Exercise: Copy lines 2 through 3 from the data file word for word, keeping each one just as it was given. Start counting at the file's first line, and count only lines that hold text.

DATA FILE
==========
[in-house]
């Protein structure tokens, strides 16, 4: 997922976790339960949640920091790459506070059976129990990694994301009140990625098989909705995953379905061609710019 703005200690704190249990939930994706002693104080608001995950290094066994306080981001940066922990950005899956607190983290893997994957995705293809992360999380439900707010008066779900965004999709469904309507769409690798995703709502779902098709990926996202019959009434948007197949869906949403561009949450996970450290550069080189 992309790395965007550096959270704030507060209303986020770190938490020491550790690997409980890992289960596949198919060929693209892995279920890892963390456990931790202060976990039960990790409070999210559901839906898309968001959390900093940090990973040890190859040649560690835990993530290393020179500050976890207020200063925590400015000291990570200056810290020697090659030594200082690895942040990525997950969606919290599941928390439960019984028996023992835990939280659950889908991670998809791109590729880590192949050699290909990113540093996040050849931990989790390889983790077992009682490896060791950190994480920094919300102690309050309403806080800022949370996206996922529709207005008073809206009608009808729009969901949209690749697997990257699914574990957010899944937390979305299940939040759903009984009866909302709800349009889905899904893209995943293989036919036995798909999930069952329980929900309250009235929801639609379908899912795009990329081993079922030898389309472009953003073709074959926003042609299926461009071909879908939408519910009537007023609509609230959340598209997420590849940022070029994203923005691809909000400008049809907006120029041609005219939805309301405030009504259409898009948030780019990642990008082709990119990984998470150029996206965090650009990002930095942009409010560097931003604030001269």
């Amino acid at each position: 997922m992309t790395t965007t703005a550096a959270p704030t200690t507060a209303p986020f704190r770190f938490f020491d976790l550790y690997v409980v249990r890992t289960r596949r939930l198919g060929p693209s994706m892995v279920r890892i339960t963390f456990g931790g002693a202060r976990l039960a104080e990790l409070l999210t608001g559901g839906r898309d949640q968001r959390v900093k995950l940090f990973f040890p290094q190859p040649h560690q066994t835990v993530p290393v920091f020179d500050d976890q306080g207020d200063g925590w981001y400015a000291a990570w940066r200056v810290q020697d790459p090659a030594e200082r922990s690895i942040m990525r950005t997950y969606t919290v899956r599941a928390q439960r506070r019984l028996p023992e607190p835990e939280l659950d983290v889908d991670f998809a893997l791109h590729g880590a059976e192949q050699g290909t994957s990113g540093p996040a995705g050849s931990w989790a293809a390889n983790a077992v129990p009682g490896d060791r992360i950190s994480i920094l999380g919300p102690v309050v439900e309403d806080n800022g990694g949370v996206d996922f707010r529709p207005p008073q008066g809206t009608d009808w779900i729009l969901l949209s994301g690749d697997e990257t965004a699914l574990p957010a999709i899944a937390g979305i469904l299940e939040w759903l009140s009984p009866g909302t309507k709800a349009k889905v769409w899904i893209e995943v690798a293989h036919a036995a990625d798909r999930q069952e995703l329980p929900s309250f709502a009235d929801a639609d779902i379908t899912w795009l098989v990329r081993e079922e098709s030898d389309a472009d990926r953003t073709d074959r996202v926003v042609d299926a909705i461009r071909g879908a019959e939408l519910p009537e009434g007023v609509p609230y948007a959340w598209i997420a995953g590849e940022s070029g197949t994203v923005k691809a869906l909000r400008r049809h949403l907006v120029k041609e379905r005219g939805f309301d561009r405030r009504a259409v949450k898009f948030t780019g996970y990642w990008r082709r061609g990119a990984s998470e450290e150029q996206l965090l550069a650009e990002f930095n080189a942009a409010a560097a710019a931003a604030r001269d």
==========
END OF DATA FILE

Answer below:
């Protein structure tokens, strides 16, 4: 997922976790339960949640920091790459506070059976129990990694994301009140990625098989909705995953379905061609710019 703005200690704190249990939930994706002693104080608001995950290094066994306080981001940066922990950005899956607190983290893997994957995705293809992360999380439900707010008066779900965004999709469904309507769409690798995703709502779902098709990926996202019959009434948007197949869906949403561009949450996970450290550069080189 992309790395965007550096959270704030507060209303986020770190938490020491550790690997409980890992289960596949198919060929693209892995279920890892963390456990931790202060976990039960990790409070999210559901839906898309968001959390900093940090990973040890190859040649560690835990993530290393020179500050976890207020200063925590400015000291990570200056810290020697090659030594200082690895942040990525997950969606919290599941928390439960019984028996023992835990939280659950889908991670998809791109590729880590192949050699290909990113540093996040050849931990989790390889983790077992009682490896060791950190994480920094919300102690309050309403806080800022949370996206996922529709207005008073809206009608009808729009969901949209690749697997990257699914574990957010899944937390979305299940939040759903009984009866909302709800349009889905899904893209995943293989036919036995798909999930069952329980929900309250009235929801639609379908899912795009990329081993079922030898389309472009953003073709074959926003042609299926461009071909879908939408519910009537007023609509609230959340598209997420590849940022070029994203923005691809909000400008049809907006120029041609005219939805309301405030009504259409898009948030780019990642990008082709990119990984998470150029996206965090650009990002930095942009409010560097931003604030001269």
């Amino acid at each position: 997922m992309t790395t965007t703005a550096a959270p704030t200690t507060a209303p986020f704190r770190f938490f020491d976790l550790y690997v409980v249990r890992t289960r596949r939930l198919g060929p693209s994706m892995v279920r890892i339960t963390f456990g931790g002693a202060r976990l039960a104080e990790l409070l999210t608001g559901g839906r898309d949640q968001r959390v900093k995950l940090f990973f040890p290094q190859p040649h560690q066994t835990v993530p290393v920091f020179d500050d976890q306080g207020d200063g925590w981001y400015a000291a990570w940066r200056v810290q020697d790459p090659a030594e200082r922990s690895i942040m990525r950005t997950y969606t919290v899956r599941a928390q439960r506070r019984l028996p023992e607190p835990e939280l659950d983290v889908d991670f998809a893997l791109h590729g880590a059976e192949q050699g290909t994957s990113g540093p996040a995705g050849s931990w989790a293809a390889n983790a077992v129990p009682g490896d060791r992360i950190s994480i920094l999380g919300p102690v309050v439900e309403d806080n800022g990694g949370v996206d996922f707010r529709p207005p008073q008066g809206t009608d009808w779900i729009l969901l949209s994301g690749d697997e990257t965004a699914l574990p957010a999709i899944a937390g979305i469904l299940e939040w759903l009140s009984p009866g909302t309507k709800a349009k889905v769409w899904i893209e995943v690798a293989h036919a036995a990625d798909r999930q069952e995703l329980p929900s309250f709502a009235d929801a639609d779902i379908t899912w795009l098989v990329r081993e079922e098709s030898d389309a472009d990926r953003t073709d074959r996202v926003v042609d299926a909705i461009r071909g879908a019959e939408l519910p009537e009434g007023v609509p609230y948007a959340w598209i997420a995953g590849e940022s070029g197949t994203v923005k691809a869906l909000r400008r049809h949403l907006v120029k041609e379905r005219g939805f309301d561009r405030r009504a259409v949450k898009f948030t780019g996970y990642w990008r082709r061609g990119a990984s998470e450290e150029q996206l965090l550069a650009e990002f930095n080189a942009a409010a560097a710019a931003a604030r001269d």